If you are concerned about the long-term effects of co-sleeping, Dr. McKenna has some great resources and studies you can check out. My experience is that while V is sometimes reluctant to fall asleep once we are in bed (usually in the presence of a confounding factor like TV or sugar before bed, no nap, teething, etc.), she is always happy to go to bed. We literally never have to fight her to get into bed. She loves snuggling, rocking and nursing and while I end up with less deep sleep and more knots in my back, I am very satisfied with the arrangement and have a hard time imagining having her in a separate room all night long. Now that she is 2 we do discuss moving to her own bed sometime in the future and we offer her her own bed every once in a while but so far she doesn’t seem interested. We’ll continue as-is until it is clearly having a negative impact on her sleep, she no longers wants to, or we welcome another baby (in which case we will probably move to a broad family bed, with or without sidecar, and reassess if V is waking the baby up).
How long a child will remain in your bed really just depends on you, your family situation and your child’s personality/needs. Some children will stop sleeping well in a family bed at 1 or 2 and need their own space. Often, children revert back to wanting to share a bed when they reach 4ish. Some children may be content to sleep in a family bed until they reach elementary age. As long as it is working for you and your child, feel free to keep the family bed going. If you aren’t getting enough sleep anymore, new babies throw off the family bed functionality or it just isn’t working anymore, you can certainly begin to transition to separate sleeping spaces. It’s really up to you and it doesn’t have to be a 10-year commitment.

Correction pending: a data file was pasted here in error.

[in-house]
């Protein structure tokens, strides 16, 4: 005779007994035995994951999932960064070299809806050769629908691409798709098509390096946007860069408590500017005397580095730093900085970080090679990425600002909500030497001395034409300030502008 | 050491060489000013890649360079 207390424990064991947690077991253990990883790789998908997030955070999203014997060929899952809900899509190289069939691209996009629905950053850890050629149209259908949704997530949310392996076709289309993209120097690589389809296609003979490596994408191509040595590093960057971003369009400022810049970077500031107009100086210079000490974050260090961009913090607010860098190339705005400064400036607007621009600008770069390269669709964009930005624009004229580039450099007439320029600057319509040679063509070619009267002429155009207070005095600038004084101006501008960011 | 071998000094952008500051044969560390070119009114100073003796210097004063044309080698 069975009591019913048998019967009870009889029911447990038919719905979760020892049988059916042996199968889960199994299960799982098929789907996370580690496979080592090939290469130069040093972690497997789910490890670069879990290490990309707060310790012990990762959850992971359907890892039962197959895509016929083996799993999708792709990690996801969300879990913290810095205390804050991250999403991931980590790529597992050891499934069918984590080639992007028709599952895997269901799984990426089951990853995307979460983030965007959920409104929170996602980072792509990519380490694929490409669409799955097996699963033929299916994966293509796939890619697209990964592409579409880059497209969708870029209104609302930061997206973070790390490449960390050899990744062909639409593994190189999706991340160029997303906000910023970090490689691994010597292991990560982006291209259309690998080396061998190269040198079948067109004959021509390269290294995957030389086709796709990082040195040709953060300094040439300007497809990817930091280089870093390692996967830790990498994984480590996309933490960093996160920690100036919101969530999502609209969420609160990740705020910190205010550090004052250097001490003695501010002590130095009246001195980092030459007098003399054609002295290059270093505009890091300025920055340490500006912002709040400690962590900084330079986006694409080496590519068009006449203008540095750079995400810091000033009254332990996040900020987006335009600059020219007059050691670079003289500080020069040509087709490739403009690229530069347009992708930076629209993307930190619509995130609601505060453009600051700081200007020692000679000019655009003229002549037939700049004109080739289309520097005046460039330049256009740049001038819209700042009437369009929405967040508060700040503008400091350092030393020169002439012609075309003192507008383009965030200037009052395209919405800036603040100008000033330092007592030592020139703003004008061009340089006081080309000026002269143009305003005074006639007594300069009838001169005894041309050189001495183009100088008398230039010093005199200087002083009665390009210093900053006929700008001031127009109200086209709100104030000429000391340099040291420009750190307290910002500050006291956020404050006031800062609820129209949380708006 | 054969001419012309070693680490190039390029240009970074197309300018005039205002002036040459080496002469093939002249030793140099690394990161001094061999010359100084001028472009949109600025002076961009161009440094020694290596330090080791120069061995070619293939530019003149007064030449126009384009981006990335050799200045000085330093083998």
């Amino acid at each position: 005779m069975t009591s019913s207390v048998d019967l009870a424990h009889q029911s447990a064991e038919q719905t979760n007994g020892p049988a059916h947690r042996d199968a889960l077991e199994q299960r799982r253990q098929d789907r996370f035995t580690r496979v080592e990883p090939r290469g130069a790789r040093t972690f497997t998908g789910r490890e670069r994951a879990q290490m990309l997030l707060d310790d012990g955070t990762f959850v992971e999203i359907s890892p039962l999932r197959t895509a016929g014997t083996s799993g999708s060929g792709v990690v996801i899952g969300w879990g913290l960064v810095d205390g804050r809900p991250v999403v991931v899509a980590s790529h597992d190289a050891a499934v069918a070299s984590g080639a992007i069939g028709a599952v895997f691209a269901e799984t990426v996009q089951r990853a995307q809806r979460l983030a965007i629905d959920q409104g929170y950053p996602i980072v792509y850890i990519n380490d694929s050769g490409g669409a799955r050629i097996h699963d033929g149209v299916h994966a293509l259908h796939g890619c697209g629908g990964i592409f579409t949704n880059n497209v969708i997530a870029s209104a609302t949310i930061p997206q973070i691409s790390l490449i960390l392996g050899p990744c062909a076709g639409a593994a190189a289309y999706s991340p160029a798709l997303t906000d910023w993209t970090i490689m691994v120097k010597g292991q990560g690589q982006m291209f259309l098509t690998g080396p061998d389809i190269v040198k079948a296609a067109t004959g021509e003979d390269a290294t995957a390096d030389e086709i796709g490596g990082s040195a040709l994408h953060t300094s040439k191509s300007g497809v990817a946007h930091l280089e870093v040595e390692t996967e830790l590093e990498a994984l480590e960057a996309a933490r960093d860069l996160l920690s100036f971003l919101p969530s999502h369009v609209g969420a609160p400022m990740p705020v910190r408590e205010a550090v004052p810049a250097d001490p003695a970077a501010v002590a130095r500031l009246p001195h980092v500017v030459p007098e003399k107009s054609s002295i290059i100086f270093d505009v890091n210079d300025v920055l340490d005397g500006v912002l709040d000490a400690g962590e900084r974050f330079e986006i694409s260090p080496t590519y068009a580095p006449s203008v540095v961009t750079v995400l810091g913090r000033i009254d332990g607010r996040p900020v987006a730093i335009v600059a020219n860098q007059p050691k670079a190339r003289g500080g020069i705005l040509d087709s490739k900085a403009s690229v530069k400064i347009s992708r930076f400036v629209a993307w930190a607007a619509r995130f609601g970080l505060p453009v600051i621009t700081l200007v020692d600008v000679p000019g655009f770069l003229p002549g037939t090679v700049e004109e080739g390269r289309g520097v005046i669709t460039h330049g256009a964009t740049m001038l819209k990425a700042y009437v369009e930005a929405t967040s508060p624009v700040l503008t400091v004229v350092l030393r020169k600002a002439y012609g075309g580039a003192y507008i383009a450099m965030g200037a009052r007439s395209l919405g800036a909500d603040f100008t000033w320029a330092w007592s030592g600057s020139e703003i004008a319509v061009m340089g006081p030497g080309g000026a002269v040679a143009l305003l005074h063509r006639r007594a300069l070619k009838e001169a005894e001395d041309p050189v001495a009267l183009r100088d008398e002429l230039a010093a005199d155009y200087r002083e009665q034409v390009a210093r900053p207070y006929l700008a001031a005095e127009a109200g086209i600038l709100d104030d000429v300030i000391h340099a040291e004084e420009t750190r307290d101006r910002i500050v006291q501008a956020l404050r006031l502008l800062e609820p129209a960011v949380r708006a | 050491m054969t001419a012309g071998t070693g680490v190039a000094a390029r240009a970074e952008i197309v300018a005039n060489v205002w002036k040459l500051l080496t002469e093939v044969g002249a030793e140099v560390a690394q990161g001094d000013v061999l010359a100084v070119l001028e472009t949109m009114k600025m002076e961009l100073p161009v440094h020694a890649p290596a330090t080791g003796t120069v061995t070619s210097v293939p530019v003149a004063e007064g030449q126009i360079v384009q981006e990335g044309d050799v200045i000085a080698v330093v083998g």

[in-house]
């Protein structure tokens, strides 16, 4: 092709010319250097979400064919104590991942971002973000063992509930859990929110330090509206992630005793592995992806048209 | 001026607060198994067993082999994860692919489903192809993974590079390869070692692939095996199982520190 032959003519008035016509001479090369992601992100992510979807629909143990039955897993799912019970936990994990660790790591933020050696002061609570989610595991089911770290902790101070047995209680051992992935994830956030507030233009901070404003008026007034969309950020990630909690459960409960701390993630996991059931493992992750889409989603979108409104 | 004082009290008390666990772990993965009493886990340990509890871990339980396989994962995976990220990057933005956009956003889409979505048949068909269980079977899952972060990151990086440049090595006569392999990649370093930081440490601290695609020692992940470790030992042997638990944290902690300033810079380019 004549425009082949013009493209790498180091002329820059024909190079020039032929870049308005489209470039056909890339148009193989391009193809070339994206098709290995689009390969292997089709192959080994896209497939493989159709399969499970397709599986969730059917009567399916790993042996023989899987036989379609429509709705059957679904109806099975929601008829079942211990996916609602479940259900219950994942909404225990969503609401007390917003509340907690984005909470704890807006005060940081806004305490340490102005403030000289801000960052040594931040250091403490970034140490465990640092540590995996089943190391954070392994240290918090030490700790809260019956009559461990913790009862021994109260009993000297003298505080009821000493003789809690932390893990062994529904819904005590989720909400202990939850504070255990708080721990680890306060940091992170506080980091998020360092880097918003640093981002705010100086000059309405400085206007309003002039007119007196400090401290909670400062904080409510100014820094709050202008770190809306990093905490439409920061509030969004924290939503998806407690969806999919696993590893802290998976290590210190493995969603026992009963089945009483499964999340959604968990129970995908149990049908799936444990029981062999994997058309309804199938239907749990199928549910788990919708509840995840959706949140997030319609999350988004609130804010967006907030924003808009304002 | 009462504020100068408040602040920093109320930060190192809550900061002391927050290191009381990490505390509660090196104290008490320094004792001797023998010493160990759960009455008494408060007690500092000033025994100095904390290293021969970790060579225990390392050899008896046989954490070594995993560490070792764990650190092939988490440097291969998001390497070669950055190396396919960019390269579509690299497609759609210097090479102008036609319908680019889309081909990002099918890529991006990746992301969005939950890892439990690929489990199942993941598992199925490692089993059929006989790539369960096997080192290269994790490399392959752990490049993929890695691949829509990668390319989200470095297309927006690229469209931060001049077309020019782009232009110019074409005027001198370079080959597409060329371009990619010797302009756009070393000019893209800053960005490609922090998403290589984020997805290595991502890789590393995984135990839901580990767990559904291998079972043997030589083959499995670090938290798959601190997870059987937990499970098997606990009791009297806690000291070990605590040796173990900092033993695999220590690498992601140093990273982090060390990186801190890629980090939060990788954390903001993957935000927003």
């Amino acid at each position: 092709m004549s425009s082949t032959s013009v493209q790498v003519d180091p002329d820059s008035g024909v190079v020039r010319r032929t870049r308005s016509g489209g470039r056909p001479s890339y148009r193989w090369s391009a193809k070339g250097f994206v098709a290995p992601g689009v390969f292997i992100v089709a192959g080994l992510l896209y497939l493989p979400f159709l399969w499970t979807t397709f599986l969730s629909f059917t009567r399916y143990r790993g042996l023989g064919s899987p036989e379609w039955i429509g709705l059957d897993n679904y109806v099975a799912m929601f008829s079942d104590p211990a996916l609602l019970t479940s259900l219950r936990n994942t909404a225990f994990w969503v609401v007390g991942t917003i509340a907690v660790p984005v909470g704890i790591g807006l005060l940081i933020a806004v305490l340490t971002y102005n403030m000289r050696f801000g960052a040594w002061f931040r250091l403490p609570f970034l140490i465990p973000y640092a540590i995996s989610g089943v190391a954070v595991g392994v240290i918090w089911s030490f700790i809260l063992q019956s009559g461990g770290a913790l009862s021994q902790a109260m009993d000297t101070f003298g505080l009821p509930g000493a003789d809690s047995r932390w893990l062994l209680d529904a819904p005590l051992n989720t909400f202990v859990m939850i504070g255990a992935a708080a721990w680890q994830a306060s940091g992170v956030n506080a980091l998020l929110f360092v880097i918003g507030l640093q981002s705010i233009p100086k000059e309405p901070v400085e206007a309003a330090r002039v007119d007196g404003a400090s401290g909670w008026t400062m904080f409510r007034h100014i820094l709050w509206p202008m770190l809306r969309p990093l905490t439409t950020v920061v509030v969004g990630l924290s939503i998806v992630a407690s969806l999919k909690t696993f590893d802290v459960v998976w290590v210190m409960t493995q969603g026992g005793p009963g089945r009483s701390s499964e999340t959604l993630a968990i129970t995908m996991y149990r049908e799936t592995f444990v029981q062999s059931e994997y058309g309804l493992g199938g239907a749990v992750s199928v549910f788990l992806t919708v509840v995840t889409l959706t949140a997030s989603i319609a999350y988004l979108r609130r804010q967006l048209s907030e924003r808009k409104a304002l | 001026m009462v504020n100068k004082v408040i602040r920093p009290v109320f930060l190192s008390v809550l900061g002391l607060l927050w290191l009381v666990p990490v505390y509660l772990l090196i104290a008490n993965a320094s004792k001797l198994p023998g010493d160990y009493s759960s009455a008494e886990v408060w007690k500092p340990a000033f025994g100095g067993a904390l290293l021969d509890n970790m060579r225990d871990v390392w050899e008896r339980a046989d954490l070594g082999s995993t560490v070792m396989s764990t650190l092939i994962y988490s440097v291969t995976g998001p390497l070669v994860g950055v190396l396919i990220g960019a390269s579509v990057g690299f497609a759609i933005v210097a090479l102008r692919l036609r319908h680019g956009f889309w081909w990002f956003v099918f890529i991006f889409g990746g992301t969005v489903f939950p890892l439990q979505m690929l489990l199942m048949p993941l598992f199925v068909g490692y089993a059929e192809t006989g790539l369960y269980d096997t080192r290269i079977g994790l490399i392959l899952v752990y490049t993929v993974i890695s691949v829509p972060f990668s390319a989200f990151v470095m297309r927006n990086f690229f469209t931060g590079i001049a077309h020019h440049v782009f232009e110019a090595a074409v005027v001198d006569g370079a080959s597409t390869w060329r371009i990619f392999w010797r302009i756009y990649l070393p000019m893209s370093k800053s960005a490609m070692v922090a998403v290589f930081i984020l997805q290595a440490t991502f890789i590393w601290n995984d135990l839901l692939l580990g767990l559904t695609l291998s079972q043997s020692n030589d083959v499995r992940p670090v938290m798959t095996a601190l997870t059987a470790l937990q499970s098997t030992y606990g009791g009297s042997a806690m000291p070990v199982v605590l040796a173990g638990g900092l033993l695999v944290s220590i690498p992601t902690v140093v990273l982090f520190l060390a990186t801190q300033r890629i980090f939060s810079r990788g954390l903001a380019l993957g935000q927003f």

So you think bed-sharing may be for you? Awesome! BUT be sure to download my checklist of safe sleep requirements before bringing baby into your bed. Remember bed sharing can quickly become unsafe if you don’t meet certain conditions.
If bed sharing isn’t for you, that is totally fine. If, however, lack of sleep or your newborn’s temperament are leading you to consider unsafe sleep arrangements, like sleeping on the couch or sitting up in a chair, then maybe it is time to consider a safe bed sharing relationship. We never imagined we’d be here but now we can’t imagine having V in a separate room from us and are planning to expand to a family bed if we have another child, until V wants her own space.
Want to read more about bed sharing and co-sleeping? Check these out.
- Cosleeping and Biological Imperatives: Why Human Babies Do Not and Should Not Sleep Alone – NeuroAnthropology
- What Every Health Professional Should Know – Dr. James McKenna
- 5 Reasons to Sleep With Your Baby (And One Good Reason Not To) – Mommypotamus
- Co-sleeping: Yes, No, Sometimes – Dr. Sears
- How the Stats Really Stack Up – Dr. Momma
- Co-sleeping and Bed Sharing – KellyMom (Especially check out the resources at the end of this one.)
- Myths and Truths About Co-sleeping – The Bump
- Dr. Sears Addresses Recent Co-sleeping Concerns
- Science of Sharing Sleep – Dr. Momma